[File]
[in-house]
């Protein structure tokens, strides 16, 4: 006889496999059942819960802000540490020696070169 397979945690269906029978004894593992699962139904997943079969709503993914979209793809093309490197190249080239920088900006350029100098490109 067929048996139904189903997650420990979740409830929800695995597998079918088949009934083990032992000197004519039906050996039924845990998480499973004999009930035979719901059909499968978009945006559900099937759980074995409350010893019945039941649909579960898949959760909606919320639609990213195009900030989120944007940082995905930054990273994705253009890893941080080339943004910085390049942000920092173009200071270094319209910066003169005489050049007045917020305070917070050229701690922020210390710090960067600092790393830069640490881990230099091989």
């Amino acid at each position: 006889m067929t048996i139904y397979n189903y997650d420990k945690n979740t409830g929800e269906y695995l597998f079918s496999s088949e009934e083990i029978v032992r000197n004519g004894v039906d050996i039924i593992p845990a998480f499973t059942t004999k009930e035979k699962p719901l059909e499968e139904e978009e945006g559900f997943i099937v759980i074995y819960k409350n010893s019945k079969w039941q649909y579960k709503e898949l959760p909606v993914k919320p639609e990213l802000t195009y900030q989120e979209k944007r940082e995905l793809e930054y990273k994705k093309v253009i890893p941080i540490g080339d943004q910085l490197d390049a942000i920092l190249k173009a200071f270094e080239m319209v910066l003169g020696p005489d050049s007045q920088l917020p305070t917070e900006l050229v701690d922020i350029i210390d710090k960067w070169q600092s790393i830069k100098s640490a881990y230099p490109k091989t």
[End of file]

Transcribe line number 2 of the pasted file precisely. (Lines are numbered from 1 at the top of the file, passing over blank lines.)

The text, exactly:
């Protein structure tokens, strides 16, 4: 006889496999059942819960802000540490020696070169 397979945690269906029978004894593992699962139904997943079969709503993914979209793809093309490197190249080239920088900006350029100098490109 067929048996139904189903997650420990979740409830929800695995597998079918088949009934083990032992000197004519039906050996039924845990998480499973004999009930035979719901059909499968978009945006559900099937759980074995409350010893019945039941649909579960898949959760909606919320639609990213195009900030989120944007940082995905930054990273994705253009890893941080080339943004910085390049942000920092173009200071270094319209910066003169005489050049007045917020305070917070050229701690922020210390710090960067600092790393830069640490881990230099091989």